This is a post from contributing writer Tabitha.
Last Wednesday I was reminded of something very important.
We had a very eventful day. The whole day was full of great events, accomplishments, and happenings. I could remember my littlest daughter reaching for me with both arms and laughing out loud.
My 2nd oldest son went on a 10 mile bike ride with Boy Scouts that evening. My 2 year old daughter was naming people from scriptures by name. My oldest is working on college tests and being quite motivated. My oldest daughter was making homemade lip gloss with the other young women at church.
We were at Cub Scout Pack meeting for my 9 year old. He had earned his Bear and two arrow points and was so proud. My 7 year old had filled out his game for the Pack meeting all by himself. My 5 year old had won a little medal for playing Bingo with the Cub Scouts. My 4 year old had also reached Bingo and got a little butterscotch candy and was beyond thrilled.
I am holding on to that moment. Here is a picture. See? He is SO excited!
About 20 minutes later, I was setting the baby on the floor (trying to be calm), shouting across the crowded room for my husband and then frantically working to get that same butterscotch candy out of my little boy’s throat so he could breathe.
He usually remembers to sit down and suck on his candy so he won’t choke. He is very good about it. Somehow in the exciting aftermath of the Cub Scout meeting and winning a prize he had jumped down from his seat and swallowed his candy.
Endless moments later (it felt like a lifetime!) he was crying and talking to us again. The post adrenaline rush passed and I realized that I wouldn’t remember the other happy things about the day.
I would remember the traumatic ending to the day. I would remember another time where a little breath WAS the last breath my child took, though it has been 11 years since that night. I would remember the panic I felt at this fun Cub Scout meeting. I would remember the fighting for my child’s life over a silly little butterscotch candy.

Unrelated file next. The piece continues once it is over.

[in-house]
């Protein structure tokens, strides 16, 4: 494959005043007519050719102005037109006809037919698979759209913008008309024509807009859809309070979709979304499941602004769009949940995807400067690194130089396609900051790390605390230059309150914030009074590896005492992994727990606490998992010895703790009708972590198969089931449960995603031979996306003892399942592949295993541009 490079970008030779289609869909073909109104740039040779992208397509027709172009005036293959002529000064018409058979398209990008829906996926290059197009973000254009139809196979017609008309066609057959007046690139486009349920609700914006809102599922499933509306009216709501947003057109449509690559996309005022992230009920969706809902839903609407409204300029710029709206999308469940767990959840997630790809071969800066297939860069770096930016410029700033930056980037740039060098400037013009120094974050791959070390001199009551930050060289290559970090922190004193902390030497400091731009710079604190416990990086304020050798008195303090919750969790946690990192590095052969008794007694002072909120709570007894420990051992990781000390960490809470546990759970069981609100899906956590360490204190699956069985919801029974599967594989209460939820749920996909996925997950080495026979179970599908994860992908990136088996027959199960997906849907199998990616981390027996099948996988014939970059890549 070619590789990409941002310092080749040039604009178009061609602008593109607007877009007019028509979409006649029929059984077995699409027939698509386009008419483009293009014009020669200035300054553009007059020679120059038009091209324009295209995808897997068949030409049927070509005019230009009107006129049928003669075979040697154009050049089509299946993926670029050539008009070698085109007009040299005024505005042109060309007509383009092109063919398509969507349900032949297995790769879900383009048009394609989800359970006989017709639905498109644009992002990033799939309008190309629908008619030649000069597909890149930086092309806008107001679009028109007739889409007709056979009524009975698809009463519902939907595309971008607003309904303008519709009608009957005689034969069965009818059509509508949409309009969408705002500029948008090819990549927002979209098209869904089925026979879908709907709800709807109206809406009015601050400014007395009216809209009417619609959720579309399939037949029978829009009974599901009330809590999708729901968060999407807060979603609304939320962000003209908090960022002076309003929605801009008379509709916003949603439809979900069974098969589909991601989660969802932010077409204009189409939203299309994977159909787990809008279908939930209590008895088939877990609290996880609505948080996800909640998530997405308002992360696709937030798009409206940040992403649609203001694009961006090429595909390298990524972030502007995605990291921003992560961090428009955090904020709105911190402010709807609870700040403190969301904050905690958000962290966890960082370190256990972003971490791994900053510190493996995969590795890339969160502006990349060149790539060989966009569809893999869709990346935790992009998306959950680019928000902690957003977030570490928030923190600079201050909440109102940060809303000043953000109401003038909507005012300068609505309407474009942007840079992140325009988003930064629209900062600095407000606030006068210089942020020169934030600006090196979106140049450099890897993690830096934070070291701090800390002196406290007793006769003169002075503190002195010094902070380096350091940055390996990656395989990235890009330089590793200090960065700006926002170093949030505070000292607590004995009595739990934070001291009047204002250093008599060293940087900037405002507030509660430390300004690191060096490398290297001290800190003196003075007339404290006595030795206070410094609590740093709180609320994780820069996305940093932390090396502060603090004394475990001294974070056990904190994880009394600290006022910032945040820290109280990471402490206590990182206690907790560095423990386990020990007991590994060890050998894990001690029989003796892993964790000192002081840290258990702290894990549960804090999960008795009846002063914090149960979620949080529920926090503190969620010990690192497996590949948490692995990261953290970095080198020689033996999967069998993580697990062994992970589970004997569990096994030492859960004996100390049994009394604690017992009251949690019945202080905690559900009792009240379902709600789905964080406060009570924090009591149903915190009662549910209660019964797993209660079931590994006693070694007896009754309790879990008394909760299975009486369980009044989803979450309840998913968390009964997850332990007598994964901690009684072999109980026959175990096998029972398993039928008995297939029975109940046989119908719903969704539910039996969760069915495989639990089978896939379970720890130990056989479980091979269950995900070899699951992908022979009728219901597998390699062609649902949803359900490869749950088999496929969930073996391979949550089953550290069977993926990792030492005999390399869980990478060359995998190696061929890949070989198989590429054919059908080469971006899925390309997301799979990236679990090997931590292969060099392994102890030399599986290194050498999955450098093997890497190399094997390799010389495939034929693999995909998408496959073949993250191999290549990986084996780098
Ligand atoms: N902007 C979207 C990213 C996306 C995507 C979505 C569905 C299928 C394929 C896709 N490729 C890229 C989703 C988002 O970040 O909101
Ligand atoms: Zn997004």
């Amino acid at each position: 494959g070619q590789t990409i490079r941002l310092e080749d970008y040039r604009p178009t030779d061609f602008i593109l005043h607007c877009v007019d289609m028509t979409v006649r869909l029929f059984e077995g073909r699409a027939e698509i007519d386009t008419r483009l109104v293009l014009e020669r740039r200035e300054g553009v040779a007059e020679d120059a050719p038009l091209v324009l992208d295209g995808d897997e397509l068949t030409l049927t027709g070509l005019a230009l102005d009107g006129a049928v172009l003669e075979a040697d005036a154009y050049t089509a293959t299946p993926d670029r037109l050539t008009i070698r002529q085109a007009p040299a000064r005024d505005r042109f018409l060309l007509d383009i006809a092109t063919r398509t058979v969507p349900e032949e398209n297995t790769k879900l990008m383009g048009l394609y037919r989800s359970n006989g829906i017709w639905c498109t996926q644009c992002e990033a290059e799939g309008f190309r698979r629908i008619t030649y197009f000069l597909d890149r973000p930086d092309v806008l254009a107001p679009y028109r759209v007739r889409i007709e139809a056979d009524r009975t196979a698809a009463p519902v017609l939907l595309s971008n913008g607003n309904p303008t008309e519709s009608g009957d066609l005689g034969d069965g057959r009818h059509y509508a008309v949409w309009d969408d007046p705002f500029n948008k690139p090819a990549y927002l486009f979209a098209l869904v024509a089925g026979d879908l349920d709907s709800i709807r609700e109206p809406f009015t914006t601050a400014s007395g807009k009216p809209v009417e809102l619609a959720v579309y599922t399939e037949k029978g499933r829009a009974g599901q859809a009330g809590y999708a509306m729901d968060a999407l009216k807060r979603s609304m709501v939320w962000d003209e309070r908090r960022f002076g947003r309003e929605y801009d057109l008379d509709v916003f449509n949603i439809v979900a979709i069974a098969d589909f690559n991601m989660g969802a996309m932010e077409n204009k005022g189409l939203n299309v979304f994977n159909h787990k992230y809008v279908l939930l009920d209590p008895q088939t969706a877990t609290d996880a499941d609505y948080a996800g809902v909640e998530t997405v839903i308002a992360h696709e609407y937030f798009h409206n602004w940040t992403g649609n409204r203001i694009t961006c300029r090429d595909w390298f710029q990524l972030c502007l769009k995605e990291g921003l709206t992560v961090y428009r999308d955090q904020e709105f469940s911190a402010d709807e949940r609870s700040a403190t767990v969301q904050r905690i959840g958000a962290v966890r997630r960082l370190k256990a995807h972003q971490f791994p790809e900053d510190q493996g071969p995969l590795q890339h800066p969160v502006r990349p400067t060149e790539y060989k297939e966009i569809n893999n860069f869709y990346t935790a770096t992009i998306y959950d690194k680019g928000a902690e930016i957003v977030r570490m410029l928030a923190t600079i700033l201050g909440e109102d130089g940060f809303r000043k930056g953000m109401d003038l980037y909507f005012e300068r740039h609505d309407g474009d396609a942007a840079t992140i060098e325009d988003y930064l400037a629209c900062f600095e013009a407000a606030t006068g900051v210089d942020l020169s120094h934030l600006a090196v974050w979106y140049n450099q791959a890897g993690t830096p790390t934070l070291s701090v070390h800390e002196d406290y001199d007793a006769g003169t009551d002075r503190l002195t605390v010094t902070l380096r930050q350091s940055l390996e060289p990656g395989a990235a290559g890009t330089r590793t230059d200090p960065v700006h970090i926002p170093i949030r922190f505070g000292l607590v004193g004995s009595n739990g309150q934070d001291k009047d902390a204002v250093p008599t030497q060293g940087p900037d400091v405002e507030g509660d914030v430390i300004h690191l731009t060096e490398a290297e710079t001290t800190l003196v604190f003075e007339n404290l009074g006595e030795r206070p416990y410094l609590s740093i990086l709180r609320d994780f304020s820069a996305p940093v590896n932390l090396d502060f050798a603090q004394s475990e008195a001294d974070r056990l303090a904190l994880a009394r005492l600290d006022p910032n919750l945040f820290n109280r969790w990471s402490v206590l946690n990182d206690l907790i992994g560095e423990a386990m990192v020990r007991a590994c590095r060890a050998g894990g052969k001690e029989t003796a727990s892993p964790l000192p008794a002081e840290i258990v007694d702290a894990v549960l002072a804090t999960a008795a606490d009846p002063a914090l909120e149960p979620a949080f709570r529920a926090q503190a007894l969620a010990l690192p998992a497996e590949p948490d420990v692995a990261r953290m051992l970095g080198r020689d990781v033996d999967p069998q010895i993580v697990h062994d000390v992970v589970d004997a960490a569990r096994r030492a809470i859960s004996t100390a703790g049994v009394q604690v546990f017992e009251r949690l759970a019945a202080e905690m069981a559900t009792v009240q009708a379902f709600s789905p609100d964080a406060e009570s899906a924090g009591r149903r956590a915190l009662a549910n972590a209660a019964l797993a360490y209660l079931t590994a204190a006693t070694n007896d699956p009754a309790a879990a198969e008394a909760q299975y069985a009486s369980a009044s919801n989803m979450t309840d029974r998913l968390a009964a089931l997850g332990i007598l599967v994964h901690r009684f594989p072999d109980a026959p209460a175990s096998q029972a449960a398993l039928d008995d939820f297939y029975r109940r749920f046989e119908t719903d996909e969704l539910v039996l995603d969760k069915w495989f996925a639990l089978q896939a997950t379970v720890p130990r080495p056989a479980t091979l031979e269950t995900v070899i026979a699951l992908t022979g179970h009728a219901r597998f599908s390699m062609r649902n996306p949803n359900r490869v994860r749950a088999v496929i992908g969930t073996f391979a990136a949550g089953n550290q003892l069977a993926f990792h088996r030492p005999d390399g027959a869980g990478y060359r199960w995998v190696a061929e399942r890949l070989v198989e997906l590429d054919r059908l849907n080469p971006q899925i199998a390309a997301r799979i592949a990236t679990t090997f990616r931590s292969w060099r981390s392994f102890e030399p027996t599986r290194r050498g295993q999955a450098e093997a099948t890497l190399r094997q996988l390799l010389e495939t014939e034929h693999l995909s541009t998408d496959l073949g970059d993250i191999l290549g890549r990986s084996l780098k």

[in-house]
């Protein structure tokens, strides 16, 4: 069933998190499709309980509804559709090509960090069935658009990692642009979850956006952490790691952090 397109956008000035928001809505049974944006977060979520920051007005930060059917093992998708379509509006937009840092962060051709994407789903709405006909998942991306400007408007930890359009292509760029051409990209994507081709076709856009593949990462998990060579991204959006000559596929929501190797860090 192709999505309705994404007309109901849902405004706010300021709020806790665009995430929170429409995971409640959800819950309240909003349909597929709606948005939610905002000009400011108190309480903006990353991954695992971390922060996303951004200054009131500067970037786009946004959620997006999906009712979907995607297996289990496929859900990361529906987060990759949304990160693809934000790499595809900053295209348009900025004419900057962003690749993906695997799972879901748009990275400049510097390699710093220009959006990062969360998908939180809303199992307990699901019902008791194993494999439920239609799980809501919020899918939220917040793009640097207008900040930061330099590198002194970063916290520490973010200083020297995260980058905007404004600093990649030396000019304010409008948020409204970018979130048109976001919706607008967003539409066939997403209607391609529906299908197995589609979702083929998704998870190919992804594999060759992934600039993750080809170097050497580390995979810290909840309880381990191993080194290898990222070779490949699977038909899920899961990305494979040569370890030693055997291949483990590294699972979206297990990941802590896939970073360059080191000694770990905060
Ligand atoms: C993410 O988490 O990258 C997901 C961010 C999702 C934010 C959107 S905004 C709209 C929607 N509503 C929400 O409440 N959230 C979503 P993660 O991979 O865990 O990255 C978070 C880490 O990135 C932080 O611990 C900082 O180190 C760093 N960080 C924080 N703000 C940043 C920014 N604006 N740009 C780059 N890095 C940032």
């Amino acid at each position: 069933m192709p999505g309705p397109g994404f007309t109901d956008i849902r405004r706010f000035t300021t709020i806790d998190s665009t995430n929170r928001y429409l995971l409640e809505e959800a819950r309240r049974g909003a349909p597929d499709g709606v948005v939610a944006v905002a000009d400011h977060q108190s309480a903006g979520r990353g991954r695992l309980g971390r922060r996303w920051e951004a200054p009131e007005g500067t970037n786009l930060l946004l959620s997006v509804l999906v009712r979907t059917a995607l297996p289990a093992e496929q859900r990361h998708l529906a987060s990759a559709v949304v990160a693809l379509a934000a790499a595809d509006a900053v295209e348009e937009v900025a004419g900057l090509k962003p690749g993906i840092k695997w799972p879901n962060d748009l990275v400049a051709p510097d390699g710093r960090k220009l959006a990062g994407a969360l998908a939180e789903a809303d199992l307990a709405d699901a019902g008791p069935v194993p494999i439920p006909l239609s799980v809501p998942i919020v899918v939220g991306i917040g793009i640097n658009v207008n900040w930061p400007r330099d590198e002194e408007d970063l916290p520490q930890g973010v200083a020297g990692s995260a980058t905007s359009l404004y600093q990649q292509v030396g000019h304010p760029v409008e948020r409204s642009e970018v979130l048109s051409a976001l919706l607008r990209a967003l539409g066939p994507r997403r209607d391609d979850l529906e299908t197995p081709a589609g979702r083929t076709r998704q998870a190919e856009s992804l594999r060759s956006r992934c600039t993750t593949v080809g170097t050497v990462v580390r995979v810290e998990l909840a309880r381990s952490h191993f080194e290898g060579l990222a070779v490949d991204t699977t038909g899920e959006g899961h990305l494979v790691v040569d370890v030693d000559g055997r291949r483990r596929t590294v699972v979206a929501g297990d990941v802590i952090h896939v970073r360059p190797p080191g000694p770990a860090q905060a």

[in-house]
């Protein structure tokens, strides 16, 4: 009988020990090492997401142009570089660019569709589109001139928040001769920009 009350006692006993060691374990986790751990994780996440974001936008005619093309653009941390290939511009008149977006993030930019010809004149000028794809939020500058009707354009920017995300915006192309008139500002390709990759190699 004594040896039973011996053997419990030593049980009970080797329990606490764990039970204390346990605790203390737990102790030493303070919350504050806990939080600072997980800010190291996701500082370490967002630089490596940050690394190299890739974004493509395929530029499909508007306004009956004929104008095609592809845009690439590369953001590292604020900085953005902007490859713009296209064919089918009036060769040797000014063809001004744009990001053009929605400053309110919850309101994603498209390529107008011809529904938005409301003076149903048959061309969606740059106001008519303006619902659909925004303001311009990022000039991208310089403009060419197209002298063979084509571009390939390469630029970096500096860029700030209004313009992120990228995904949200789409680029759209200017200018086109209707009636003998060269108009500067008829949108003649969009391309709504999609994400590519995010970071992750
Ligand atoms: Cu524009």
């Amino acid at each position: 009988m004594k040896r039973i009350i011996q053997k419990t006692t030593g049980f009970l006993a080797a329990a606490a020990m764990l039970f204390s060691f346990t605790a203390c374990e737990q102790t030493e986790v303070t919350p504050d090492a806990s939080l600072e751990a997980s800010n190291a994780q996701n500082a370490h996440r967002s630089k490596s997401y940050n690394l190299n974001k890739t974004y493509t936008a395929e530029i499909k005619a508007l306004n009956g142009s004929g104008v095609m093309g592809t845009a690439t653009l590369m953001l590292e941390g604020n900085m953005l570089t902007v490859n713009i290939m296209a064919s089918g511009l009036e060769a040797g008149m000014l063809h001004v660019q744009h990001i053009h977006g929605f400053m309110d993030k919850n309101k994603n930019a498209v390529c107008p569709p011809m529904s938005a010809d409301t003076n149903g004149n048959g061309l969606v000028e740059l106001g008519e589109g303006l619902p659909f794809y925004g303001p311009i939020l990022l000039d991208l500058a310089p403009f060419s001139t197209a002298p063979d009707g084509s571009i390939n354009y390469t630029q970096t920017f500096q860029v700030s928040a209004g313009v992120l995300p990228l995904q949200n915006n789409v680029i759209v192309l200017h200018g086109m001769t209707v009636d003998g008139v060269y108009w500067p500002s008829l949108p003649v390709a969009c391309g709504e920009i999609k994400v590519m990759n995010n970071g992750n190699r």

This is not uncommon. I bet you can look into your own life and realize that when you look back, you aren’t seeing your daily successes. You remember the moments where you feel like a big failure as your child gets a lower test score than your expectations. Or when you wake up in the middle of the night and worry that your child will never get into college or that their life is ruined because they didn’t have a high school football team. (what, is this just me?)
During the day these things are dealt with a lot easier than in the middle of the night when you are alone with your thoughts.
That night, alone with MY thoughts, I remembered the moments where I was calm, but screaming in panic internally, as my husband and I worked to get my little boy breathing again and move that candy either up or down. Other church members kept track of our other children and someone had picked up the baby in those few moments we were busy.
What I had originally planned on writing about was the tough parts of homeschooling, the waking up in the middle of the night and the worries of homeschooling that we feel we can’t share. However, this applies to all parents! We all have worries, stresses, “what-ifs”, and memories that we can’t get rid of.
What we CAN do is remember the thrill on a little boy’s face as he wins a prize, not the negative memories from later on in the evening. The successes instead of the failures. The blessings instead of the losses. The happy moments rather than the sad ones. Parenthood is a journey. Let’s keep the good times in mind. They will helps us through the hard times, and when we get to a place where we can look back on our lives, we will have joy.